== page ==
1004Parameters:
1005  :table: name of table
1006  :a:     optional dictionary of values
1007
1008Return type:
1009  :dictionary: an empty row
1010
1011Description:
1012  This method clears all the attributes to values determined by the types.
1013  Numeric types are set to 0, Booleans are set to 'f', dates are set
1014  to 'now()' and everything else is set to the empty string.
1015  If the array argument is present, it is used as the array and any entries
1016  matching attribute names are cleared with everything else left unchanged.
1017
1018  If the dictionary is not supplied a new one is created.
1019
1020delete - delete a row from a database table
1021-------------------------------------------
1022Syntax::
1023
1024  delete(table, [d,] [key = val, ...])
1025
1026Parameters:
1027  :table: name of table
1028  :d:     optional dictionary of values
1029
1030Returns:
1031  None
1032
1033Description:
1034  This method deletes the row from a table.  It deletes based on the OID value
1035  as munged by get or passed as keyword, or on the primary key of the table.
1036  The return value is the number of deleted rows (i.e. 0 if the row did not
1037  exist and 1 if the row was deleted).
1038
1039escape_string - escape a string for use within SQL
1040--------------------------------------------------
1041Syntax::
1042
1043  escape_string(string)
1044
1045Parameters:
1046  :string: the string that is to be escaped
1047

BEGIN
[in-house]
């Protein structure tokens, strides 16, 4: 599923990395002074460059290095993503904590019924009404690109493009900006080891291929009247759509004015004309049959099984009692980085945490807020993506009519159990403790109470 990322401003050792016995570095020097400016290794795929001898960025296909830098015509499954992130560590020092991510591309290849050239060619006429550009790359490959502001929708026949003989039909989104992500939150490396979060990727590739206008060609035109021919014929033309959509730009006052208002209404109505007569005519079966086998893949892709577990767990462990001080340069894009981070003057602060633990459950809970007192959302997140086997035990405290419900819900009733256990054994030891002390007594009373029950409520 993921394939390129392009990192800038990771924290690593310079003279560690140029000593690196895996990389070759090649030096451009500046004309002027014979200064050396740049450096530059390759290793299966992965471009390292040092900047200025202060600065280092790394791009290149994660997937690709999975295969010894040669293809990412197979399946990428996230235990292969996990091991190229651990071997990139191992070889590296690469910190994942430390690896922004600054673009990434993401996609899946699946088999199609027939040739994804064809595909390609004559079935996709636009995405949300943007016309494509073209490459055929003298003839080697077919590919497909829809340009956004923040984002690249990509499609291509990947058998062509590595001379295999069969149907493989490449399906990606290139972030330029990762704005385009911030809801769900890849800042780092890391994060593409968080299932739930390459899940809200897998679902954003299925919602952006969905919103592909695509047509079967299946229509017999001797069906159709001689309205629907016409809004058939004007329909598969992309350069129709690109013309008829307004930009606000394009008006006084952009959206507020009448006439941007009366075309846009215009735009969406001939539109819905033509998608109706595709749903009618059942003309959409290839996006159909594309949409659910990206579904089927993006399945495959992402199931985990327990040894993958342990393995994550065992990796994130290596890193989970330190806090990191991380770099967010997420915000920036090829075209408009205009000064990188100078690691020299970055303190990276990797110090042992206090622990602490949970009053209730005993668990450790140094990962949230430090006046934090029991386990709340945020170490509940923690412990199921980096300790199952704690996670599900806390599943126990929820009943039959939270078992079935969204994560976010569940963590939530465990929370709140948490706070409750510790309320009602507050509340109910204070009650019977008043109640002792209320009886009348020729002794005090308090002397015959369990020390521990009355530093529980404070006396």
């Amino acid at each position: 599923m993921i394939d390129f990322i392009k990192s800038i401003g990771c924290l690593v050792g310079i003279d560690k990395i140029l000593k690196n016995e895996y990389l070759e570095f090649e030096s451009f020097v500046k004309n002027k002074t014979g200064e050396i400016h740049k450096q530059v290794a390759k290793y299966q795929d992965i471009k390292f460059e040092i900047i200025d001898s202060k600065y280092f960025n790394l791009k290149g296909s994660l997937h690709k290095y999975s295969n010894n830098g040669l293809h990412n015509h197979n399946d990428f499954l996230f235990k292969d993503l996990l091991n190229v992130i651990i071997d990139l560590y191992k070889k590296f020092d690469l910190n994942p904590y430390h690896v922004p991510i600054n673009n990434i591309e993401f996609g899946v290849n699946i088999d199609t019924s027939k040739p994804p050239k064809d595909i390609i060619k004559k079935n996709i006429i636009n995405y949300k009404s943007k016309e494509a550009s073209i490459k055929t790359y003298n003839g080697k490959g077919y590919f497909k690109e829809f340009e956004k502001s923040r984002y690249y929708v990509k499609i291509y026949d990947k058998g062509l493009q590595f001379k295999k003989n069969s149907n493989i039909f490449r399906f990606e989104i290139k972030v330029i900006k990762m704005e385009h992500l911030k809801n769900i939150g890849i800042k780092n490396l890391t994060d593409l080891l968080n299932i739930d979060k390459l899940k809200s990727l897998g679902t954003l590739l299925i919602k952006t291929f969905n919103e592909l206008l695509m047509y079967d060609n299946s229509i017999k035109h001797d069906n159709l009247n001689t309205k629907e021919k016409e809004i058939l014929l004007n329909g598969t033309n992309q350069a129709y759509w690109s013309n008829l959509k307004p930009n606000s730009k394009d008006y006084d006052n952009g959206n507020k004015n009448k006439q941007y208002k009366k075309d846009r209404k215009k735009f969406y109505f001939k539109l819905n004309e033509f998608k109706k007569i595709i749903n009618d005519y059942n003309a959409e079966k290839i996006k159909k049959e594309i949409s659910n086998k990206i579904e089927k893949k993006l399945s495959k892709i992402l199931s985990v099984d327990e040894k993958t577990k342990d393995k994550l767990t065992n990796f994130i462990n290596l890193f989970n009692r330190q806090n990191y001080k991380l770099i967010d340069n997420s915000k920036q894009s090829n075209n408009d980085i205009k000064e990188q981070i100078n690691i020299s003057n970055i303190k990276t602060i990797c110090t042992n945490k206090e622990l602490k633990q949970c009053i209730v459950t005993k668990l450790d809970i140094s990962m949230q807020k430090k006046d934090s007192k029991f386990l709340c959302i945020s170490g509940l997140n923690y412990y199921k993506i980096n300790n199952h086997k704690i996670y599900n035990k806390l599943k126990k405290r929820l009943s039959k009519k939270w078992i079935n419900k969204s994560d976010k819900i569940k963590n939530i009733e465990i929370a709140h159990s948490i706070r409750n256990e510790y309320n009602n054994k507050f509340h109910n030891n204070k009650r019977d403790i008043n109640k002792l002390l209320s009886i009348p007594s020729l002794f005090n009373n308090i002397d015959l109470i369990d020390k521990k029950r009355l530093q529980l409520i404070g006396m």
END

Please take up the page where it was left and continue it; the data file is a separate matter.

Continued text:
1048Return type:
1049  :str: the escaped string
1050
1051Description:
1052  Similar to the module function with the same name, but the
1053  behavior of this method is adjusted depending on the connection properties
1054  (such as character encoding).
1055
1056escape_bytea - escape binary data for use within SQL as type `bytea`
1057--------------------------------------------------------------------
1058Syntax::
1059
1060  escape_bytea(datastring)
1061
1062Parameters:
1063  :datastring: string containing the binary data that is to be escaped
1064
1065Return type:
1066  :str: the escaped string
1067
1068Description:
1069  Similar to the module function with the same name, but the
1070  behavior of this method is adjusted depending on the connection properties
1071  (in particular, whether standard-conforming strings are enabled).
1072
1073unescape_bytea -- unescape `bytea` data that has been retrieved as text
1074-----------------------------------------------------------------------
1075Syntax::
1076
1077  unescape_bytea(string)
1078
1079Parameters:
1080  :datastring: the `bytea` data string that has been retrieved as text
1081
1082Return type:
1083  :str: string containing the binary data
1084
1085Description:
1086  See the module function with the same name.
1087
1088
1089pgqueryobject methods
1090=====================
1091
1092getresult - get query values as list of tuples
1093-----------------------------------------------
1094Syntax::
1095
1096  getresult()
1097
1098Parameters:
1099  None
1100
1101Return type:
1102  :list: result values as a list of tuples
1103
1104Exceptions raised:
1105  :TypeError: too many parameters
1106  :pg.InternalError: invalid previous result
1107
1108Description:
1109  This method returns the list of the values returned by the query.